In Latin the word ‘advent’ (adventus) means ‘arrival’ or ‘coming’, and it was a period of time before the new year during the 4th and 5th centuries that involved prayer, penance and fasting before Christian converts being baptised. The exact opposite of the over-indulgence and excess that usually takes place in the run-up to Christmas.
The tradition of marking the days until Christmas on an advent calendar likely started in 19th century Germany. Though the question of who the original inventor is still contested.
One strong contender for the title of ‘the inventor of the advent calendar’ is Gerhard Lang, or more specifically, Gerhard Lang’s mother. Incidentally, the other contender was an Austrian Protestant who, in 1902, sold calendars from his bookshop, but his invention didn’t come with anything edible and everyone knows an advent calendar MUST have chocolate at least. More on that later.
Anyway, Gerhard’s enterprising mother attached twenty-four cookies onto a square of cardboard for the young Gerhard to scoff in the days leading up to the festive season. When he was all grown up, Gerhard remembered his mum’s inspired idea and went on to manufacture his very own advent calendars in 1908 with his business partner Reichhold. He didn’t bother with the cookies but introduced the concept of concealing little pictures hidden behind little closed doors.
Unfortunately, the business came to an end in 1930 but the concept had caught on. A few years after Reichold & Lang went into liquidation, the Sankt Johannis Printing Company (among others) started producing advent calendars but, in this instance, with a distinctive twist on the original concept: goodbye twenty-four little doors concealing little pictures (and the vague possibility of chocolate) hello twenty-four little doors concealing biblical verse.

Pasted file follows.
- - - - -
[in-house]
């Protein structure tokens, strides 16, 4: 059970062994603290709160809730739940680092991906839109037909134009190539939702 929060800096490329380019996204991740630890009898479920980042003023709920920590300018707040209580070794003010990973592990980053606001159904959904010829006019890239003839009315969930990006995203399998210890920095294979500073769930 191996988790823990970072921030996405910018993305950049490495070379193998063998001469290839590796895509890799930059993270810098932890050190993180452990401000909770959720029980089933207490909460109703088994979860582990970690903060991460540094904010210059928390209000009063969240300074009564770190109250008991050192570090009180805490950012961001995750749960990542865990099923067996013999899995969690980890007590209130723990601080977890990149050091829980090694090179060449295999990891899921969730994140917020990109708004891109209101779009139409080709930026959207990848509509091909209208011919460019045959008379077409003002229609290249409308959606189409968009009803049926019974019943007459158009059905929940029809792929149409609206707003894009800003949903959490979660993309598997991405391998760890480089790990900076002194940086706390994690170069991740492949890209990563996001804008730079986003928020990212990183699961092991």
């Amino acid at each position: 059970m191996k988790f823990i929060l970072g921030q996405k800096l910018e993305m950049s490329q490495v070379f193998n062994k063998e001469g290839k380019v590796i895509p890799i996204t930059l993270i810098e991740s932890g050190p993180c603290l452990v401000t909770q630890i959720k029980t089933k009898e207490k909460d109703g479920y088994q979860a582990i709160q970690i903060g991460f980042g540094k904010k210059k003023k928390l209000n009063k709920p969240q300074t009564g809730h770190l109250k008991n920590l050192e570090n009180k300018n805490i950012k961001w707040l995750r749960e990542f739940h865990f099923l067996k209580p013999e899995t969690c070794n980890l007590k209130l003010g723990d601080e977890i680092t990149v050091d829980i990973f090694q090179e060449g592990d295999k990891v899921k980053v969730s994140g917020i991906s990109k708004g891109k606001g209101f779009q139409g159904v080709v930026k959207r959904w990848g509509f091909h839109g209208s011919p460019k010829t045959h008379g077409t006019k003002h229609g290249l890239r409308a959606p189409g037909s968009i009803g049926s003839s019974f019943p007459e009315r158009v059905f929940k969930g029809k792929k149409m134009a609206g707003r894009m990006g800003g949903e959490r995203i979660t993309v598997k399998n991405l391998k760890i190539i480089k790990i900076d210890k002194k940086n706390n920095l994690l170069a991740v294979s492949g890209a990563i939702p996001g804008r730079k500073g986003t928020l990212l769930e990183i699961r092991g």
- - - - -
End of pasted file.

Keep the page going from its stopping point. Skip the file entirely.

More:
This was short-lived with the arrival of the Nazis who banned advent calendars in the 1940s, preferring to call them ‘pre-Christmas calendars’ and replaced the biblical verse with swastikas and exploding tanks.
After the war, the advent calendar had a renaissance and, for the first time in its history, began to appear outside of Germany, largely thanks to Richard Sellmer of Stuttgart (his company still produces more than a million calendars a year in 25 countries) who, in 1946, exported the tradition of printing advent calendars depicting snowy, winter scenes; motifs that have come to define the aesthetics of Christmas.
And now for the six-million-dollar question, when did chocolate begin appearing in advent calendars? There are rumours that they appeared in the latter half of the 1950s, but it didn’t catch on. Even when Cadbury began to commercially produce chocolate advent calendars in 1971, no one was overly taken with this fusion of glitter-sprayed cardboard and little renditions of Santa immortalised in chocolate. It took a further two decades before Cadbury’s put chocolate advent calendars into continuous production, which seems almost absurd when you think about how many chocolate advent calendars there are in the shops, right now.
But what if you’re up for something more than suspicious-looking bits of whiteish, year-old chocolate lurking behind poorly functioning perforated cardboard portals? Don’t despair! The boffins at Porsche have come up with an advent calendar that’ll set you back more than a million dollars! I’d love to tell you more, but I’ve hit my word count. Merry Christmas,